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California Legislation

This is an H3

California has three laws that address the UV exposure of students and outdoor workers.

The California State PTA also has passed a resolution acknowledging the importance of sun safety at schools.

Billy’s Bill for Sun Safety
California Education Code, Section 35183.5

Summary: Schools are required to allow students to wear sun-protective clothing, including hats, while students are outdoors during the school day. Schools must also allow students to use sunscreen without a physician’s note or prescription during the school day.

What does this mean for your district? Billy’s Bill for Sun Safety affects school districts directly. With its passage, several barriers to students’ sun safety have been overcome, and schools can address sun safe clothing along with its other dress code specifications.

Allowing students to wear sunscreen is also an important measure. A great way to encourage student sunscreen use is to provide a few minutes before recess or outdoor physical education classes for students to apply sunscreen.

Read the full text of Billy’s Bill for Sun Safety.

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Liability for Employers of State Employed Lifeguards
California Labor Code, Section 3212.11

Summary: This law provides that lifeguards who develop skin cancer during the period of their employment with public agencies or the California Department of Parks and Recreation are eligible for workers’ compensation.

What does this mean for you? Ultraviolet radiation, a carcinogen, is a health risk that some employees regularly encounter during their work day. While this law does not relate to school regulations, its implications do. It is possible that state and other employees who spend excessive time outdoors will be eligible for workers’ compensation if they develop skin cancer. In other words, it may be in the school's best interest to educate staff about their responsibility and skin cancer prevention strategies.

Read the full text of Section 3212.11 of the California Labor Code.

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Filante Tanning Facility Act of 1988, amended 2004
California Business and Professions Code, Sections 22700-22708

Summary: Children less than 14 years of age are prohibited from using tanning devices in tanning facilities in California. Children between the ages of 14 and 18 must have a parent or guardian’s written permission.

What does this mean for you? This law affects school-age children and therefore may have an effect on some school decisions. Many schools allow tanning facility advertisements in schools and in school publications. Tanning devices are not only illegal for children under 14, but are also carcinogenic. If your district restricts advertising for cigarettes or alcohol, tanning facilities should not be overlooked. Protect student health by creating a policy that limits or bans tanning facility advertisements or coupons in schools.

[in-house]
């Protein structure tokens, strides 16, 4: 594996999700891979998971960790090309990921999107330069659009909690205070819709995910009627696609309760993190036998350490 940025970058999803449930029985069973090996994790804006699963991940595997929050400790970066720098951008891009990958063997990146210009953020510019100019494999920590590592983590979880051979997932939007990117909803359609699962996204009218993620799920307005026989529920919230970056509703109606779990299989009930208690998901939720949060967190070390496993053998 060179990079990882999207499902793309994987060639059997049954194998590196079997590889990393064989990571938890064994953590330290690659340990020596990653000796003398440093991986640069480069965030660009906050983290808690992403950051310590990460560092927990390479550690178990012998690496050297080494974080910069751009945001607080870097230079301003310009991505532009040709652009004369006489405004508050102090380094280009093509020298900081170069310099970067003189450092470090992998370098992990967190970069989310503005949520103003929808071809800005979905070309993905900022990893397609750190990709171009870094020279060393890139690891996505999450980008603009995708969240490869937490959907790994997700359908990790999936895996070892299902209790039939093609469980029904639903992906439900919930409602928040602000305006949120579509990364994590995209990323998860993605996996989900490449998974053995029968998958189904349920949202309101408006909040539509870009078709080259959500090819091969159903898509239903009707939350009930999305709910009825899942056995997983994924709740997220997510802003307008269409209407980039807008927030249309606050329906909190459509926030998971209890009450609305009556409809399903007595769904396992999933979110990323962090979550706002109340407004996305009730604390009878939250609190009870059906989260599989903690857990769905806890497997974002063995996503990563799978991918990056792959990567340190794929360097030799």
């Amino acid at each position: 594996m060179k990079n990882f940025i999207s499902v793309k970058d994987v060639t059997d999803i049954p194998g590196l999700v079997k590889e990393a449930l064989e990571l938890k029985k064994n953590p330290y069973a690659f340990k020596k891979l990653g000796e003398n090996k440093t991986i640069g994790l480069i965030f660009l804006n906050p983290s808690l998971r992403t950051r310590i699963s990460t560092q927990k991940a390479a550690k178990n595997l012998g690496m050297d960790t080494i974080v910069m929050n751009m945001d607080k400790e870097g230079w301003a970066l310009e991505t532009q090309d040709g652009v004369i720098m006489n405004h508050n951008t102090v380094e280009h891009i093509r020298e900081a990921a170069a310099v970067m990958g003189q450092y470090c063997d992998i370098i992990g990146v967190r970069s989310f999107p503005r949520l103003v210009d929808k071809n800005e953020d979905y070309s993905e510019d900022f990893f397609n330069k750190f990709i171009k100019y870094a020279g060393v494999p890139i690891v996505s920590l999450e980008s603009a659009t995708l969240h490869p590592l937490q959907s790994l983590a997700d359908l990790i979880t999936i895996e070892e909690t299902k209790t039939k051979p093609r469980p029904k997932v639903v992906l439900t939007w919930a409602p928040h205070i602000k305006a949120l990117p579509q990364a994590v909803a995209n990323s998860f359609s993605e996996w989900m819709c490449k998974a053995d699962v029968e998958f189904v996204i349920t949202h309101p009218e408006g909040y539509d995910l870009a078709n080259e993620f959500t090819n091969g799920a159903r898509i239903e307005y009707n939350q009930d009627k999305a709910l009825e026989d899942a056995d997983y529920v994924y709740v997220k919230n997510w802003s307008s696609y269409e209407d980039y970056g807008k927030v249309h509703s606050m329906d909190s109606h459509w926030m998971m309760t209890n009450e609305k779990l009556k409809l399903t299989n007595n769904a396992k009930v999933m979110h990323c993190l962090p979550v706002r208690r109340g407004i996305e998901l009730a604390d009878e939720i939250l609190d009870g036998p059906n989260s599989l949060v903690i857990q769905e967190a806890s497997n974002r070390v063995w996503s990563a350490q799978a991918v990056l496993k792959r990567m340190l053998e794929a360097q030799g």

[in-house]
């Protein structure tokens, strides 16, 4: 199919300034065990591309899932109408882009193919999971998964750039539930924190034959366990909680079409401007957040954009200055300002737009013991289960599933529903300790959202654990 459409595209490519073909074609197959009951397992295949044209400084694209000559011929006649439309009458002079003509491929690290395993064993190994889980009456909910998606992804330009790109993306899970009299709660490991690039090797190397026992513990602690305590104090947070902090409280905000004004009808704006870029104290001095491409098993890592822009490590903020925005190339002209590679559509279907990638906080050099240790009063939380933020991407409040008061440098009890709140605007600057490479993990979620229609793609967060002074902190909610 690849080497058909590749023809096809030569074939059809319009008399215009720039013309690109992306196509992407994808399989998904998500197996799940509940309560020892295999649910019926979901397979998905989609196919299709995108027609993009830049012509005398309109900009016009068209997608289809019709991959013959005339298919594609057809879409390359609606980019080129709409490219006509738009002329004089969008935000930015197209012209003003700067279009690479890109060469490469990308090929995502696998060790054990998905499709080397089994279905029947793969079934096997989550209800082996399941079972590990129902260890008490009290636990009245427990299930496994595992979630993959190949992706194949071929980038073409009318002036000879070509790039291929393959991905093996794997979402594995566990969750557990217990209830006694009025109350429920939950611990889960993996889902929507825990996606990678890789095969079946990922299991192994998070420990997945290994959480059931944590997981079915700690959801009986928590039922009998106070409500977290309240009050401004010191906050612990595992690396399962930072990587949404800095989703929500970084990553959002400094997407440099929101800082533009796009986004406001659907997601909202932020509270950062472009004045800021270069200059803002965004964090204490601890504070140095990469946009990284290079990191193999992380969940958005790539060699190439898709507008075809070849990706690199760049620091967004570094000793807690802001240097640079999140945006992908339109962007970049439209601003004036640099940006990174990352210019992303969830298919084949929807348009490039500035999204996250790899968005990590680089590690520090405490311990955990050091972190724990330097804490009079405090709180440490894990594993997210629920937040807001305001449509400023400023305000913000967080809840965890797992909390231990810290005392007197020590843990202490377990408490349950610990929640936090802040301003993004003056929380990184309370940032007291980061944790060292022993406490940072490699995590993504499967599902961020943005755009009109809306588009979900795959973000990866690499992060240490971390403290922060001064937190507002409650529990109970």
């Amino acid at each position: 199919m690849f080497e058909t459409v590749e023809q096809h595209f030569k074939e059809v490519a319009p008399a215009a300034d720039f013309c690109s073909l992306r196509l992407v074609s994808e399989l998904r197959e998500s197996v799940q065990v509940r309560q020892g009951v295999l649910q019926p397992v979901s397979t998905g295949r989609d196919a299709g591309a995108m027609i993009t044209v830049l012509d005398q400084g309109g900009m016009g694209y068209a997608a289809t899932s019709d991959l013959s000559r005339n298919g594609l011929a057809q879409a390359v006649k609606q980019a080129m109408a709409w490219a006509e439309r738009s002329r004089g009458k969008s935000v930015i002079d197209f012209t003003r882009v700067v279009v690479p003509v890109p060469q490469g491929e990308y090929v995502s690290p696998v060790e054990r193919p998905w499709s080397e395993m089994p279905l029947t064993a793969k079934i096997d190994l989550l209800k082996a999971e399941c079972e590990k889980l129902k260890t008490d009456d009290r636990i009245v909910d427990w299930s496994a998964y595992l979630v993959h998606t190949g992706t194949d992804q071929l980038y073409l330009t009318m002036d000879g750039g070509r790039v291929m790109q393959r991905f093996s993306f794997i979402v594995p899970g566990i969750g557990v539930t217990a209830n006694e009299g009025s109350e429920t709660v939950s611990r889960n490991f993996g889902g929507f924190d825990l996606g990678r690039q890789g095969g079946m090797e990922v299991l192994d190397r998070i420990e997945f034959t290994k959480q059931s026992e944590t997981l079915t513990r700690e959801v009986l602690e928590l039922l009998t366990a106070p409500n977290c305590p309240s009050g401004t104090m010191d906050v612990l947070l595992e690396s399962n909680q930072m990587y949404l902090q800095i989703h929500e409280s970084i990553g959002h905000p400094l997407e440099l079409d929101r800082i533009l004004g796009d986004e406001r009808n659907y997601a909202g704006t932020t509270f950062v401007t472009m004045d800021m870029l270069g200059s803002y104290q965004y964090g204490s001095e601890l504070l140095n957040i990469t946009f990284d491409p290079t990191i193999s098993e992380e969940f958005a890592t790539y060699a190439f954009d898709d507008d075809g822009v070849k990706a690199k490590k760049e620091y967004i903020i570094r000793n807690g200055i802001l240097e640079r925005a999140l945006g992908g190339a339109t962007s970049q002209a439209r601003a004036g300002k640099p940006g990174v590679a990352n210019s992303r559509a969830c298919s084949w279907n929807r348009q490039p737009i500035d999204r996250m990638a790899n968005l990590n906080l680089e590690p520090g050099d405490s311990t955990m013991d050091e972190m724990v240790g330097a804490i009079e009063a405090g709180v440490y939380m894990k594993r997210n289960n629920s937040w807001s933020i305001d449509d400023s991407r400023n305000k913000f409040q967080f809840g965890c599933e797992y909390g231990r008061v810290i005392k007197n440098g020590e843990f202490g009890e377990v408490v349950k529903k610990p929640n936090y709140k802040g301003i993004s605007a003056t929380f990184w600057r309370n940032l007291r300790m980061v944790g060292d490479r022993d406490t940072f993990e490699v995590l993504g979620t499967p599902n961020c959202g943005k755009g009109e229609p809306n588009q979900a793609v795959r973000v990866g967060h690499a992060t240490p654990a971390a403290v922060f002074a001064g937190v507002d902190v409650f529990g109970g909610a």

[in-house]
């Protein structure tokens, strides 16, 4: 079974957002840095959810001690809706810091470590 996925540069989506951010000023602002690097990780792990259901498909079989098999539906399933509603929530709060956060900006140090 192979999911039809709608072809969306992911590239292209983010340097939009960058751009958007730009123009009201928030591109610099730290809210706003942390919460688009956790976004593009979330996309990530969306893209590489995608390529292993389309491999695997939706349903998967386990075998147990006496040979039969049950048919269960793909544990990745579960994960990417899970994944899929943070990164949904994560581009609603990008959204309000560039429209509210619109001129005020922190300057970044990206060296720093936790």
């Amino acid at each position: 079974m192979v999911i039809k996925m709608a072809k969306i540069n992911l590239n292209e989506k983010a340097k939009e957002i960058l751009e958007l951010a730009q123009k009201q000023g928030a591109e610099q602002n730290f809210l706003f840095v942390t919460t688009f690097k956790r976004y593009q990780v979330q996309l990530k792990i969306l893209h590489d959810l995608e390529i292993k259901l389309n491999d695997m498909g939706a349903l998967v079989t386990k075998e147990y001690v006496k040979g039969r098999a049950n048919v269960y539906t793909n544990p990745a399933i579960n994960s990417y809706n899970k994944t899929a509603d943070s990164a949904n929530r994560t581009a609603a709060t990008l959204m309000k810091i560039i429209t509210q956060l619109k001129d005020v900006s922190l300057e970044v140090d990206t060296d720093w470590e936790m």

Read the full text of the Filante Tanning Facility Act.

California School Nurses Association, Position Statement on Sun Protection

Summary: Credentialed school nurses should assist students, their families and staff in developing healthful life styles that can reduce the potential risk for ultraviolet-related illnesses and should also assist the district in policy development, which supports the wearing of sun-protective clothing and use of sunscreen in compliance with education code.

Read the full text of the California School Nurses Association Position Statement on Sun Protection

California State PTA, Sun Safety: Skin Cancer Prevention Measures as School

Summary: The California State PTA has acknowledged that overexposure to ultraviolet light is a hazard for students. Resolutions encourage development of sun safety guidelines, and for units, councils and districts to collaborate with their local school districts to ensure that sun-safety policies are implemented.

Read the full text of Sun Safety: Skin Cancer Prevention Measures as School

California Senate Concurrent Resolution No. 25: Relative to safety in employment

Summary: This resolution urge employers to ensure that their injury prevention programs and other systems for identifying and correcting workplace hazards consider the effects of ultraviolet radiation and ensure that skin cancer prevention policies for outdoor workers are put into operation.

Read the full text of Senate Concurrent Resolution No. 25.

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Promoting Sun Safety in California Elementary Schools.

Sun Safe Schools Home Page